After reading this post and its related article, please watch this clip (below). It is very much geared towards beginners, but it smartly says: if you wish to win at Roulette – you should pile some luck, as there is no system for it, and being smart doesn’t really help :)
An old man, who had spent his life looking
for a winning formula (martingale), spent
the last days of his life putting it into practice,
and his last pennies to see it fail.
The martingale is as elusive as the soul.
— Alexander Dumas, Les Mille et Un Fantomes (One Thousand And One Ghosts), 1849
Last week we have celebrated our 100th post, so you may refer to this week edition as “Online Roulette 101”, if you wish. You don’t? You know exactly how much we care about your thoughts and feelings…
The term Martingale refers to a harness, originally used for horses and later with dogs (and on Thomas when he misbehaves in front of his wife’s friends). In our industry, it’s the name for a common betting system based on a very simple concept – Double your risk every time you lose. Here’s how it works:
A roulette wheel has 18 blacks, 18 reds and our beloved single green: zero. That’s 37 spots all together. Each spot has a winning potential of 2.7%, which miraculously, also happens to be our house advantage, or edge. This is a very important little percentage: It makes it possible for you to earn a salary. That and your superb qualifications and unbelievable good looks, of course.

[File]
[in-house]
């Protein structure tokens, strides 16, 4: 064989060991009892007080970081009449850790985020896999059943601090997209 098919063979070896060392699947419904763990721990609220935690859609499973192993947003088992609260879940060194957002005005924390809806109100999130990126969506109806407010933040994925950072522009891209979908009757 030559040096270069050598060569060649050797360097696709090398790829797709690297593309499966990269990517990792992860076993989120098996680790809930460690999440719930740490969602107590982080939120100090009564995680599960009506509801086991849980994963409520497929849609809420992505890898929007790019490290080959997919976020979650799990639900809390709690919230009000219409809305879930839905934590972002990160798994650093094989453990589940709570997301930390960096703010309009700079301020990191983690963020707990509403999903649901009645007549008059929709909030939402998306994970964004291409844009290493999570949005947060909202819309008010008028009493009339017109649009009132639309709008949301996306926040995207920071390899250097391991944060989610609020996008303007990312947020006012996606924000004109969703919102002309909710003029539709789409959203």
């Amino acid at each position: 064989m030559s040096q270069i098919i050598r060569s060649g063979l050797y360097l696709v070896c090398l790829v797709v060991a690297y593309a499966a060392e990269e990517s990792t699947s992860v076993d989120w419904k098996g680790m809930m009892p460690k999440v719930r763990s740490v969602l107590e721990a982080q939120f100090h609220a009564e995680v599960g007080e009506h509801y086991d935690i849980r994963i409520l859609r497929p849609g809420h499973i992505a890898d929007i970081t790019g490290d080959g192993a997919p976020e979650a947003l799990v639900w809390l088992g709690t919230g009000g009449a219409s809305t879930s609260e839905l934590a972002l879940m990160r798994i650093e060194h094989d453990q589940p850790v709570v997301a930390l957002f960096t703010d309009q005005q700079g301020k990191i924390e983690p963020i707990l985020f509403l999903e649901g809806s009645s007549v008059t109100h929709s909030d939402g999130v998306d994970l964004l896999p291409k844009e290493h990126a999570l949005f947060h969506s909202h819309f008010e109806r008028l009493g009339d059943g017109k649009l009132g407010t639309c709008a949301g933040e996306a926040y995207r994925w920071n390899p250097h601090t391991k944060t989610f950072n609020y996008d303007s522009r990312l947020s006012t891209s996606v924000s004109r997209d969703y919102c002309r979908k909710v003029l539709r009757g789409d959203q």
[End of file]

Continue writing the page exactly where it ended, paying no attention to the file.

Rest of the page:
So when your players bet $5 on, say, red, they have an 18-in-37 chance to double their money and a 19-in-37 chance of losing it. The Martingale system says the player should bet again, except make it $10 this time. What’s going on here?
The reason this seems appealing to those placing the bets is that they think when they’ve lost once, it’s unlikely that they’ll lose several more times. So if they keep increasing their betting total, they can recover what they’ve lost.
Think about it (Yes, yes — think? While at work? Hilarious). Suppose a player loses twice, then wins. He lost $5, then $10, then won $20. That nets him $5. Obviously, he may lose more than twice before he wins, but eventually the player should be able to recover. So is it a loss-proof system?
Well, let’s just say that we are having this discussion right now and the gambling industry is still around. So a good guess would be that you can’t actually beat the house.
John Grochowski, a respected gambling writer, has recently published yet another short article about why players should stick to constant straight bets. It all comes down to the same fact all over again: when you’re up against statistics, you need to quit while you are ahead of the curve. As with any other curve, you may run out of money before you hit that winning bet (or hit the table limit, which is basically the same). Those who find this system appealing underestimate the very real probability of a series of losses.
CLICK HERE for the complete text, but bear in mind that he refers to an American wheel, which has 2 green zeros and as such, a boosted 5.26% edge.Yeah, go figure.
When people knowingly play the same game with an even higher house advantage, it must be the end of the world: